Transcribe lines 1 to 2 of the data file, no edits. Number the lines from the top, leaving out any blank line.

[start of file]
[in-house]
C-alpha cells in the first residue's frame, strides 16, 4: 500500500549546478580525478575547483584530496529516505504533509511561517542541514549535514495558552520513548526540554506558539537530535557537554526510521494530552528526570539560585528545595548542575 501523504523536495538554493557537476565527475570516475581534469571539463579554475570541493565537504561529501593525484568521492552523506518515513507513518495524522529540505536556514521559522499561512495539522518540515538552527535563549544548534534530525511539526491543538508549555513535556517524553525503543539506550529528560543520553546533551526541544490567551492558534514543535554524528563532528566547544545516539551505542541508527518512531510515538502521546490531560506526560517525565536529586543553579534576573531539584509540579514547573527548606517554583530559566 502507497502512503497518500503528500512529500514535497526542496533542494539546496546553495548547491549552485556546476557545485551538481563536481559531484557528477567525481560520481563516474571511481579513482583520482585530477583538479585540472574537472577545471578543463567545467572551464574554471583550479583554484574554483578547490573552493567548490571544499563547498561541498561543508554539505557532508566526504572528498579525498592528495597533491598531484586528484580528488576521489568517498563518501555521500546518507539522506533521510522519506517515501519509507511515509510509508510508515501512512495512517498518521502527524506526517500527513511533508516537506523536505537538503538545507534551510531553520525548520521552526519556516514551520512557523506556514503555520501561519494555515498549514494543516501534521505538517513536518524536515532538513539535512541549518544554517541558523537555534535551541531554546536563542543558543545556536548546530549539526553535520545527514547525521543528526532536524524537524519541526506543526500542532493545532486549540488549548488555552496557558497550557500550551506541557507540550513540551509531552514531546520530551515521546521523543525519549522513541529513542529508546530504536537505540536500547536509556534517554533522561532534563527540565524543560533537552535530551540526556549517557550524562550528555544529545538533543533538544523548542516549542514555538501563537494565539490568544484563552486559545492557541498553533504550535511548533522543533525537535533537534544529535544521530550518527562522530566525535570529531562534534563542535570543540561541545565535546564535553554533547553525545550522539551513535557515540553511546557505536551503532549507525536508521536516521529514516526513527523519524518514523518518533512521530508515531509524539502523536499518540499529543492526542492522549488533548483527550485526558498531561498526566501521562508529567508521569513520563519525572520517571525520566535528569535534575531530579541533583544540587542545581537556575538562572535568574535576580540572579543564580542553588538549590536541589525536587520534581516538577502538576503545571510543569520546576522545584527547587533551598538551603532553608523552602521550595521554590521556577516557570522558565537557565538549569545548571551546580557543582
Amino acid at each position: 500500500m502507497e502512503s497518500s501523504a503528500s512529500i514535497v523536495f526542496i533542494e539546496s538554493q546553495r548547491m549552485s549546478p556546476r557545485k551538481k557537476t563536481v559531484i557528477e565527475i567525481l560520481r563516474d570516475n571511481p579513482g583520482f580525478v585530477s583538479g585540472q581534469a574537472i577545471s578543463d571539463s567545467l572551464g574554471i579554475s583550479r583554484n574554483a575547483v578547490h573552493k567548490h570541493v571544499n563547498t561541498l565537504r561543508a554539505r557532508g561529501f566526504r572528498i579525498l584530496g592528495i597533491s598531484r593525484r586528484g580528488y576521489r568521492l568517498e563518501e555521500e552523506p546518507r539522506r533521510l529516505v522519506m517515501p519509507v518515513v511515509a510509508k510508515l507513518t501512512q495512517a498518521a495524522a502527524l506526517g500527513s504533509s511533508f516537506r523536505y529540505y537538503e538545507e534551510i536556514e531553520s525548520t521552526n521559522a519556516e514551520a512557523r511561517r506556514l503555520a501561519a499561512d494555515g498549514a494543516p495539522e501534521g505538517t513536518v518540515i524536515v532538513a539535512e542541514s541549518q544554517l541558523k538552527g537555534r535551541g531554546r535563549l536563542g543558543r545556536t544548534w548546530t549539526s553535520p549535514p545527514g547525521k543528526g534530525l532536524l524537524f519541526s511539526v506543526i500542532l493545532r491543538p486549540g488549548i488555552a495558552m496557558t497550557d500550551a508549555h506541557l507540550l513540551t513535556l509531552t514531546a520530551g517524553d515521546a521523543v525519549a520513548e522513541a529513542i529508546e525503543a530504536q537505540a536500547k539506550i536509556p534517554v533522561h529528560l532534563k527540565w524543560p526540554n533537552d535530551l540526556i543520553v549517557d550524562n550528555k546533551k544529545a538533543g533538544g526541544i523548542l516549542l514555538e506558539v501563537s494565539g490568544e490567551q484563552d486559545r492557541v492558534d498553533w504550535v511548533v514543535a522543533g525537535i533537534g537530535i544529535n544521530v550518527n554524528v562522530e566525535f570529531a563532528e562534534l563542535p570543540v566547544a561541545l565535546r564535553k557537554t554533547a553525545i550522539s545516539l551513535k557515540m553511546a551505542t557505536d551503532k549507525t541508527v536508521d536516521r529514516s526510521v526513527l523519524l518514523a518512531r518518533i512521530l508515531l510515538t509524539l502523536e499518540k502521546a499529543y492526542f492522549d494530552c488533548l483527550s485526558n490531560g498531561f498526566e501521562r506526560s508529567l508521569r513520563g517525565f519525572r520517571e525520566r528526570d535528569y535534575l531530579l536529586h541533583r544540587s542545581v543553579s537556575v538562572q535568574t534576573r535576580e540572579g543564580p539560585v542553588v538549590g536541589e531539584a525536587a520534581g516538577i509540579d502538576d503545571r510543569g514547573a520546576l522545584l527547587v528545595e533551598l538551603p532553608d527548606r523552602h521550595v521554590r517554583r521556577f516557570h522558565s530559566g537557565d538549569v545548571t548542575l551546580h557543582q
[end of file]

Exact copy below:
[in-house]
C-alpha cells in the first residue's frame, strides 16, 4: 500500500549546478580525478575547483584530496529516505504533509511561517542541514549535514495558552520513548526540554506558539537530535557537554526510521494530552528526570539560585528545595548542575 501523504523536495538554493557537476565527475570516475581534469571539463579554475570541493565537504561529501593525484568521492552523506518515513507513518495524522529540505536556514521559522499561512495539522518540515538552527535563549544548534534530525511539526491543538508549555513535556517524553525503543539506550529528560543520553546533551526541544490567551492558534514543535554524528563532528566547544545516539551505542541508527518512531510515538502521546490531560506526560517525565536529586543553579534576573531539584509540579514547573527548606517554583530559566 502507497502512503497518500503528500512529500514535497526542496533542494539546496546553495548547491549552485556546476557545485551538481563536481559531484557528477567525481560520481563516474571511481579513482583520482585530477583538479585540472574537472577545471578543463567545467572551464574554471583550479583554484574554483578547490573552493567548490571544499563547498561541498561543508554539505557532508566526504572528498579525498592528495597533491598531484586528484580528488576521489568517498563518501555521500546518507539522506533521510522519506517515501519509507511515509510509508510508515501512512495512517498518521502527524506526517500527513511533508516537506523536505537538503538545507534551510531553520525548520521552526519556516514551520512557523506556514503555520501561519494555515498549514494543516501534521505538517513536518524536515532538513539535512541549518544554517541558523537555534535551541531554546536563542543558543545556536548546530549539526553535520545527514547525521543528526532536524524537524519541526506543526500542532493545532486549540488549548488555552496557558497550557500550551506541557507540550513540551509531552514531546520530551515521546521523543525519549522513541529513542529508546530504536537505540536500547536509556534517554533522561532534563527540565524543560533537552535530551540526556549517557550524562550528555544529545538533543533538544523548542516549542514555538501563537494565539490568544484563552486559545492557541498553533504550535511548533522543533525537535533537534544529535544521530550518527562522530566525535570529531562534534563542535570543540561541545565535546564535553554533547553525545550522539551513535557515540553511546557505536551503532549507525536508521536516521529514516526513527523519524518514523518518533512521530508515531509524539502523536499518540499529543492526542492522549488533548483527550485526558498531561498526566501521562508529567508521569513520563519525572520517571525520566535528569535534575531530579541533583544540587542545581537556575538562572535568574535576580540572579543564580542553588538549590536541589525536587520534581516538577502538576503545571510543569520546576522545584527547587533551598538551603532553608523552602521550595521554590521556577516557570522558565537557565538549569545548571551546580557543582